Jim Donnelly: That’s great way to look at it. Kevin, I think that’s one thing they, you hit upon. And I know, especially me and law enforcement, I think anyone in the world doesn’t matter what job we do. We don’t realize what the cost of living is going to be in 15, 20, 30 years. If we look back in the eighties and you can look for like a gallon of milk was or bread or what gas was, we laugh at those numbers now because in 2022, those numbers are tripled.
Kevin McGarry: I mean, just think about this, Jim, it’s going to cost the retiree. They’re going to need $500,000 just to take their drugs and eat their food in retirement right now.
Jim Donnelly: It’s a lot of money, man, a lot of money. So, to start guys, it’s really important. Start maxing out those accounts as early as you can and for as long as you can, you’re going to be thankful in the long run. So, Kevin, that’s going to wrap up a podcast for today. I wanted to thank all the listeners for tuning in to Blue Money podcast. If you have any questions, please feel free to contact me and Kev, our contact information will be at the show notes. Or also visit our website at valleyfinancial.com. We have a lot of useful resources in there and a lot of good information. So, thank you.
Kevin McGarry: Be safe out there.
Announcer: Thanks for listening to Blue Money, to learn more about Jim and Kevin or for a free financial assessment, visit valley financial.com or click on the link in the podcast description or show notes. Until next time safe investing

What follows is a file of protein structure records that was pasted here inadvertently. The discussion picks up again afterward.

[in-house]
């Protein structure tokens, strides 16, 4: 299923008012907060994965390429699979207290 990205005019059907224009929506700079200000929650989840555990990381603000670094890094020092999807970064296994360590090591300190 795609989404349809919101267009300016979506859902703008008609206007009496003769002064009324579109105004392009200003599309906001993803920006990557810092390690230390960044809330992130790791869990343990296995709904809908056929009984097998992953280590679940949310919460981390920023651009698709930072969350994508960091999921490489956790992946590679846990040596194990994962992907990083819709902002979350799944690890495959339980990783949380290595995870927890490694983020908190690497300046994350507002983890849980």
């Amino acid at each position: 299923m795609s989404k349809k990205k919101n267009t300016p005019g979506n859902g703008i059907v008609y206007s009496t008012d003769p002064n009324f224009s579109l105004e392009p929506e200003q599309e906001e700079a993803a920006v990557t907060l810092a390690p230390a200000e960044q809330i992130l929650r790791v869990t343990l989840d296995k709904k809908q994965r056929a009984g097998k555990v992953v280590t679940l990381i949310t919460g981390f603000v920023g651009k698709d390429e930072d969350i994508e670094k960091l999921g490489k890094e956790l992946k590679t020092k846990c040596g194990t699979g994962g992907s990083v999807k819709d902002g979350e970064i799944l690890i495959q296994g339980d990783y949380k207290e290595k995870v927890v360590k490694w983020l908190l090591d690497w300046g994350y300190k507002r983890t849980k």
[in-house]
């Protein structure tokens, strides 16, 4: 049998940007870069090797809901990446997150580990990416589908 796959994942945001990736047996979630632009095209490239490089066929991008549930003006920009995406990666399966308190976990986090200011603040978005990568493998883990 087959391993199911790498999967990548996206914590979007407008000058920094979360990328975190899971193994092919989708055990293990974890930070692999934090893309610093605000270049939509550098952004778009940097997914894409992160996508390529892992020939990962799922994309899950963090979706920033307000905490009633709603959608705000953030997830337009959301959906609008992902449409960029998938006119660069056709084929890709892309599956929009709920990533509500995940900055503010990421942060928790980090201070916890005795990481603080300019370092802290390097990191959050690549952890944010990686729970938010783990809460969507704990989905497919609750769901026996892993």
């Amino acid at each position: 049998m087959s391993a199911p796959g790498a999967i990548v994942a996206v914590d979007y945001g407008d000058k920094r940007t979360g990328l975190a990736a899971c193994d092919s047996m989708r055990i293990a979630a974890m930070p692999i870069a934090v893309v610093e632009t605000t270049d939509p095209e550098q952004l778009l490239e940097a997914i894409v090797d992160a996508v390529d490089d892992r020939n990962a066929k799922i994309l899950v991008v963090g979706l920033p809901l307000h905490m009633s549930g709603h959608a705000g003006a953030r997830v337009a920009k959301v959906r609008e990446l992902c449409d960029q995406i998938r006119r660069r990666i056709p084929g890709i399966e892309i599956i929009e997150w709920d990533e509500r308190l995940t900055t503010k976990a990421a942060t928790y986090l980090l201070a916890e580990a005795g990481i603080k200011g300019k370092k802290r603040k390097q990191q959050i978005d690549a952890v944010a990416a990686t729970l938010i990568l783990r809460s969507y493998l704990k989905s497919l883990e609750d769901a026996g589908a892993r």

This material is intended to be educational in nature and not as a recommendation for any particular strategy approach, product or concept for any particular advisor or client. These materials are not intended for any form of substitute or individualized investment advice. This discussion is general in nature and therefore not intended to recommend or endorse any asset class security or technical aspect of any security for the purpose of allowing a reader to use the approach on their own. Before participating in any investment program or making any investment, clients as well as all other readers are encouraged to consult with their own professional advisors, including investment advisors and tax advisors. Valley Financial can assist in determining a suitable investment approach for a given individual, which may or may not closely resemble the strategies outlined herein.